The Monaco is a studio granny flat, where the living space duals as a bedroom. It features a tiled bathroom, full kitchen, meals area and the dual living/sleeping area. It comes with all the quality features that are standard in Nova Deko modular homes, such as a quality kitchen with cabinetry in 2-pac finish and reconstituted quartz stone bench tops.” – Nova Deko
Building homes, shelters, and survival bunkers from recycled shipping containers is a very economical and efficient way to build your home. Some people balk at the idea of living a a shipping container home, but if designed correctly, and smartly, you can design a home which is indistinguishable from traditional homes. A little bit of creativity, paneling, flooring, and siding and from the street you’d never be able to tell that a container home is made from large steel modular boxes. Another very powerful incentive for creating your home from shipping containers is strength. Your home will be made from steel! If designed properly, a container home is practically earthquake and nature proof. Much stronger than stick built homes, and in some cases, stronger than brick or stone homes. Container homes are also very energy efficient in almost any environment with some creative and inexpensive design.
Other examples of earlier container architecture concepts also exist such as a 1977 report entitled 'Shipping Containers as Structural Systems' investigating the feasibility of using twenty foot shipping containers as structural elements by the US military. The abundance and relative cheapness of these containers during the last decade comes from the deficit in manufactured goods coming from North America in the last two decades. These manufactured goods come to North America from Asia and, to a lesser extent, Europe, in containers that often have to be shipped back empty, or "deadhead", at considerable expense. It is often cheaper to buy new containers in Asia than to ship old ones back. Therefore, new applications are sought for the used containers that have reached their North American destination.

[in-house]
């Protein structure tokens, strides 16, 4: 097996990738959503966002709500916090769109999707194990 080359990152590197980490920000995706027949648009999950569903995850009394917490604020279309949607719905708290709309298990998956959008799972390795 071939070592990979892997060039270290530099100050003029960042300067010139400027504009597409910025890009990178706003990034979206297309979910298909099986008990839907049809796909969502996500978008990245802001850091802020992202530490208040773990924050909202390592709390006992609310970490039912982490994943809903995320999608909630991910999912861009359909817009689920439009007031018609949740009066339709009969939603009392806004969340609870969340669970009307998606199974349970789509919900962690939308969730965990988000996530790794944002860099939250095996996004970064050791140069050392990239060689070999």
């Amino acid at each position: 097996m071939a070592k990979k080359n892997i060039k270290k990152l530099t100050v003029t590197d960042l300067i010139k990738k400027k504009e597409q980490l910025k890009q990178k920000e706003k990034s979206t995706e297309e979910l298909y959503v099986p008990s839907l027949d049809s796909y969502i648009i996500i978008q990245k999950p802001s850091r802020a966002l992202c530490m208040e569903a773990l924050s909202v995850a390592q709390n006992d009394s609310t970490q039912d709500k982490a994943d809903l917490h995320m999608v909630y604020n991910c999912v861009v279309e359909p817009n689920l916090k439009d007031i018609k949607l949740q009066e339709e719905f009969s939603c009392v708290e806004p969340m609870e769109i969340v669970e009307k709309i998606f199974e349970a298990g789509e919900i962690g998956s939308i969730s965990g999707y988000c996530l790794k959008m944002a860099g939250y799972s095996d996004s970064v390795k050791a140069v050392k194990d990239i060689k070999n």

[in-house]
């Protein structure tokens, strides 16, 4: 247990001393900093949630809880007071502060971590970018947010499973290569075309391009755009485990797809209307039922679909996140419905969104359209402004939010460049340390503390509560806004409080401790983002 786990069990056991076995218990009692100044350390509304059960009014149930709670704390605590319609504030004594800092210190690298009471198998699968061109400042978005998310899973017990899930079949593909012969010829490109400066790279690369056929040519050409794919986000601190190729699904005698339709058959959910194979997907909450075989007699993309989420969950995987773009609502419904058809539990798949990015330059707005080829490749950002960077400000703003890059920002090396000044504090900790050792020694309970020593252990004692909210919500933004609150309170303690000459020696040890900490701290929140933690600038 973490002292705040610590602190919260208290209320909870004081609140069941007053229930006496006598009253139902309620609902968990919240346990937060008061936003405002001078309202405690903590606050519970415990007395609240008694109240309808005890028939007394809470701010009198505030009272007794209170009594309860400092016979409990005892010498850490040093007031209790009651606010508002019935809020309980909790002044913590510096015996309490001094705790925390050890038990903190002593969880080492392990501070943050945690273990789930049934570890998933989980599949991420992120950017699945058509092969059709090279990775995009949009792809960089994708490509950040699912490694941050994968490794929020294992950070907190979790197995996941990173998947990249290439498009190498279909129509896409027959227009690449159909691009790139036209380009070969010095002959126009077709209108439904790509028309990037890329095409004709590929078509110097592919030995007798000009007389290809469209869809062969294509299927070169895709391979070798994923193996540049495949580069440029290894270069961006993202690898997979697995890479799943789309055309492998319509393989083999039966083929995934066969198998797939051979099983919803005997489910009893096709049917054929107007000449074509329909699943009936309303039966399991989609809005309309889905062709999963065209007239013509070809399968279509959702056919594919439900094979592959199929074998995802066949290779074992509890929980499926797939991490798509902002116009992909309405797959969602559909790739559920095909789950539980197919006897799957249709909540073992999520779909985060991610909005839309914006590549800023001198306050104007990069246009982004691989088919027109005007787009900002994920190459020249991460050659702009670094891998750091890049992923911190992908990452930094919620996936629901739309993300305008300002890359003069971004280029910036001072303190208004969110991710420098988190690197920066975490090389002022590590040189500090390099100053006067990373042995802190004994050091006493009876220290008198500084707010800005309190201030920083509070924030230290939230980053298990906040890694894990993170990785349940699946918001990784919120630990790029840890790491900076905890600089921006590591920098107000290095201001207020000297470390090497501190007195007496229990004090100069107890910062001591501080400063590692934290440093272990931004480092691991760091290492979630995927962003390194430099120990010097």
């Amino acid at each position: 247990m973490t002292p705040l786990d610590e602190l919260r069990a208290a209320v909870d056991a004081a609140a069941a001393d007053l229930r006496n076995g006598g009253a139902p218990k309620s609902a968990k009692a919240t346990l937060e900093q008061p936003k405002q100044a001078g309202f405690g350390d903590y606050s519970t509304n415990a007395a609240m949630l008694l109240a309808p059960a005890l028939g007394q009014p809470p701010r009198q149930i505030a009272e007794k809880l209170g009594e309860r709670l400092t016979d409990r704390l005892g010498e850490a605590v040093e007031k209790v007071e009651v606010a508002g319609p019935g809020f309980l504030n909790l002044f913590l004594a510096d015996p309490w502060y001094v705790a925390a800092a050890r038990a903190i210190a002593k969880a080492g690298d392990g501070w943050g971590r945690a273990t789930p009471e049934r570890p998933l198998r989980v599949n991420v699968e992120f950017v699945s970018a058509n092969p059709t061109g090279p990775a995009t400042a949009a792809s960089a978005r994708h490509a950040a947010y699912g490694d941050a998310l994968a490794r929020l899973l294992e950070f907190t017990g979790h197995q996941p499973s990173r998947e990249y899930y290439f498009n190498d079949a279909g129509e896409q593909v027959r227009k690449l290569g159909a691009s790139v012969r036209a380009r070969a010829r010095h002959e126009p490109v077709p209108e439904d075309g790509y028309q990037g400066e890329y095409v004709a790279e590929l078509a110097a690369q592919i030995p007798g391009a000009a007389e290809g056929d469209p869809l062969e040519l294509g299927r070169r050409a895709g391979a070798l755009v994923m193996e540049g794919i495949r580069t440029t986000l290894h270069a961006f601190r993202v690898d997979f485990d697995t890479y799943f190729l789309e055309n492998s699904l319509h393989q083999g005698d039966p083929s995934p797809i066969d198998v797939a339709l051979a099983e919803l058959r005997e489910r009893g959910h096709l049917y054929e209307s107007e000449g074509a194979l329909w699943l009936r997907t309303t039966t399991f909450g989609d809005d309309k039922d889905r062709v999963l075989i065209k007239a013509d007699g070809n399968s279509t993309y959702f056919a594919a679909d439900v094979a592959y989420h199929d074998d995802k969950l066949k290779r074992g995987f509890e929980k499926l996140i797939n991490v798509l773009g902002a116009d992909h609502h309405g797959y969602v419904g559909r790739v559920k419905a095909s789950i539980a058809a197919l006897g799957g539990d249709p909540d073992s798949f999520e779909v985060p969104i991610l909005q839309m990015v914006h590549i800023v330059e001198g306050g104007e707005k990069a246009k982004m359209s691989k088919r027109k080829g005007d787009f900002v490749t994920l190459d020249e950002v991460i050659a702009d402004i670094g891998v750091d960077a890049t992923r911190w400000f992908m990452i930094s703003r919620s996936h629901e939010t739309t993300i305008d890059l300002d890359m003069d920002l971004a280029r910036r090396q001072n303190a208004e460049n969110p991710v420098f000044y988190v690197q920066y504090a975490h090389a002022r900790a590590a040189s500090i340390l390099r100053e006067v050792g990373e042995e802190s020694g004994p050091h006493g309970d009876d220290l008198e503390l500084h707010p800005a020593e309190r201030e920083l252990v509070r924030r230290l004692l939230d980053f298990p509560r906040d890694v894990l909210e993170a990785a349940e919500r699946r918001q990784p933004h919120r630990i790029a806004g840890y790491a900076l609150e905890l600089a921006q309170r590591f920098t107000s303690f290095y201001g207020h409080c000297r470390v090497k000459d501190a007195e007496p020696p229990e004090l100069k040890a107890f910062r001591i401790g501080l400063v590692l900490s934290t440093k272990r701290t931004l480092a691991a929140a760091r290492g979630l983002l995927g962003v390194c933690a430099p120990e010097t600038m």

All shipping containers are the same width and most have two standard height and length measurements and as such they provide modular elements that can be combined into larger structures. This simplifies design, planning and transport. As they are already designed to interlock for ease of mobility during transportation, structural construction is completed by simply emplacing them. Due to the containers' modular design additional construction is as easy as stacking more containers. They can be stacked up to 12 high when empty.
Many used containers are available at an amount that is low compared to a finished structure built by other labor-intensive means such as bricks and mortar — which also require larger more expensive foundations. Construction involves very little labor and used shipping containers requiring only simple modification can be purchased from major transport companies for as little as US $1,200 each. Even when purchased brand new they are seldom more than US $6000.
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